• Ectodermal dysplasia, anhidrotic, immunodeficiency, osteopetrosis, lymphedema, and neurologic defects. (2014). Retrieved from: https://omim.org/entry/611005
See also  COL1A1 gene

Learn more about the genes associated with Anhidrotic ectodermal dysplasia with immune deficiency

Anhidrotic ectodermal dysplasia with immune deficiency (EDA-ID) is a rare genetic condition characterized by the combination of ectodermal dysplasia and immunodeficiency. The condition is caused by mutations in the EDA, EDAR, or EDARADD genes, which are involved in the development of ectodermal tissues.

Genetic Inheritance

EDA-ID can be inherited in an X-linked recessive pattern, which means that the condition primarily affects males. In some cases, it can also be inherited in an autosomal recessive pattern, where both parents carry a copy of the mutated gene. The specific mode of inheritance depends on the gene involved in the mutation.

Genes Associated with EDA-ID

The genes associated with EDA-ID are:

  • EDA: This gene provides instructions for making a protein called ectodysplasin A. Mutations in this gene are the most common cause of EDA-ID.
  • EDAR: This gene provides instructions for making a protein called ectodysplasin receptor. Mutations in this gene can also cause EDA-ID.
  • EDARADD: This gene provides instructions for making a protein that interacts with the EDAR protein. Mutations in this gene can lead to EDA-ID.

Frequency and Occurrence

EDA-ID is a rare condition, and its exact frequency is unknown. The condition has been reported in various populations around the world. It affects males more severely than females due to the X-linked inheritance pattern.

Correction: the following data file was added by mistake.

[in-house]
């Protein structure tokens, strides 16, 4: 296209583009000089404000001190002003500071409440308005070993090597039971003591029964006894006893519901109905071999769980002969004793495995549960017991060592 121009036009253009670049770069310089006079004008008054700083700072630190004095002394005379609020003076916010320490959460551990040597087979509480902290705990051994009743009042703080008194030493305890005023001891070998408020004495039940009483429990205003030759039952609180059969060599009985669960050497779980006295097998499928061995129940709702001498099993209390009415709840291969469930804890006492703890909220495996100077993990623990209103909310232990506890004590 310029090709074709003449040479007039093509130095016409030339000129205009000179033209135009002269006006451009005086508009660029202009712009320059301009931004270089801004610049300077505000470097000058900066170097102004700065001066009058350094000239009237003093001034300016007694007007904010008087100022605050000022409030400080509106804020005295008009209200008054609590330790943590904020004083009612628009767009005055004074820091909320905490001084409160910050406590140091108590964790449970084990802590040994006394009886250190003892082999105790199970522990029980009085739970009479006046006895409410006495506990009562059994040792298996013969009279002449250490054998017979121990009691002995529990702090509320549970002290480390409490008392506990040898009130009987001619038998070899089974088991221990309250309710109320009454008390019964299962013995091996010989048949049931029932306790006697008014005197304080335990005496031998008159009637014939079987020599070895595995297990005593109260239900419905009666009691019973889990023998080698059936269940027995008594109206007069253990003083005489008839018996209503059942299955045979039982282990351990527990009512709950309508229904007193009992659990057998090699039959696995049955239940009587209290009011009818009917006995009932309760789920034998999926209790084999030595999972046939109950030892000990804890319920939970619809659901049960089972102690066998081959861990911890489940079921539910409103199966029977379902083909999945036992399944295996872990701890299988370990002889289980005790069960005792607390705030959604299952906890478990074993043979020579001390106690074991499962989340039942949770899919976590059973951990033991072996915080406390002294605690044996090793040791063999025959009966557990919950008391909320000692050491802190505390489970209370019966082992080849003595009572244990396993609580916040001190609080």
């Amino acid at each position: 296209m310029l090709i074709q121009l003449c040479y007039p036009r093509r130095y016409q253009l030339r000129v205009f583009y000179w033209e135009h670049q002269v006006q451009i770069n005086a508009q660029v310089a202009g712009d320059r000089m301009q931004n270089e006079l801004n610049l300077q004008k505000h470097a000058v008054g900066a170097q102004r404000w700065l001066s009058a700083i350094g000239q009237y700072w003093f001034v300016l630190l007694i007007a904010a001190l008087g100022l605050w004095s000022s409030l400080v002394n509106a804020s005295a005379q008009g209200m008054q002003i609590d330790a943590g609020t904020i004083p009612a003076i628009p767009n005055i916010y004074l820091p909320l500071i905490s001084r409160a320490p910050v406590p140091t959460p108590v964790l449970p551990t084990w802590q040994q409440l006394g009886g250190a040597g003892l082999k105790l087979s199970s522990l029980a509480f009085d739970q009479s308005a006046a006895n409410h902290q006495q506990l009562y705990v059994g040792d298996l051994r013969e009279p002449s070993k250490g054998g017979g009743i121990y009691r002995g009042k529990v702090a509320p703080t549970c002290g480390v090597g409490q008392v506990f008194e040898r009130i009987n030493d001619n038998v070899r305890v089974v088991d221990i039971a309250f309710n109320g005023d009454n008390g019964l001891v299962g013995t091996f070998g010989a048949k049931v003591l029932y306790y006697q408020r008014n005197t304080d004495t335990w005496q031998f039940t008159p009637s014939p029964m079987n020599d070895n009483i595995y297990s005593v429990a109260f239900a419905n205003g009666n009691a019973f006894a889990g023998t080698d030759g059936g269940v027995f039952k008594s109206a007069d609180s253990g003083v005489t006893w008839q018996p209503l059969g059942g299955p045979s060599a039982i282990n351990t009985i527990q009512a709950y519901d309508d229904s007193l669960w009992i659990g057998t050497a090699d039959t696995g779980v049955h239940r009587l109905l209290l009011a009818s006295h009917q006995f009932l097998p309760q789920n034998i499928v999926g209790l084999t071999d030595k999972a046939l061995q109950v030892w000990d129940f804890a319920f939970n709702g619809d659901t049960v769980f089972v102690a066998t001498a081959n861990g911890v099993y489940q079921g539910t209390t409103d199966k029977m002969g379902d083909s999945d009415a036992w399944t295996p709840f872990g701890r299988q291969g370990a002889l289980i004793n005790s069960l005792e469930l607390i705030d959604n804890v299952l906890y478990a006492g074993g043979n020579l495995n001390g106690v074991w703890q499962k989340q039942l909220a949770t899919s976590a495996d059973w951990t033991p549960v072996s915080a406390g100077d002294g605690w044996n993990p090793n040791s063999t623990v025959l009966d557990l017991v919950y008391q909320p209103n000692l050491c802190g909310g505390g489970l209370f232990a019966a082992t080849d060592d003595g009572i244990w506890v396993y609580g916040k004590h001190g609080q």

Additional Information and Resources

For more information about the genes associated with EDA-ID, you can visit the following resources:

  • The OMIM database (Online Mendelian Inheritance in Man) provides detailed information on the genes, inheritance patterns, and clinical features of EDA-ID (OMIM entry: EDA-ID).
  • The Genetic and Rare Diseases Information Center (GARD) provides information on EDA-ID, including additional references and resources (GARD entry: Anhidrotic ectodermal dysplasia with immune deficiency).
  • The National Center for Biotechnology Information (NCBI) provides scientific articles, publications, and genetic testing resources related to EDA-ID (search for “Anhidrotic ectodermal dysplasia with immune deficiency” on PubMed).
  • The Immune Deficiency Foundation provides support and advocacy for patients with immune deficiency diseases, including EDA-ID (visit their website for more information).

Inheritance

Anhidrotic ectodermal dysplasia with immune deficiency (EDA-ID) is an inherited condition. It follows an X-linked recessive pattern of inheritance, which means that the gene mutation responsible for the condition is located on the X chromosome.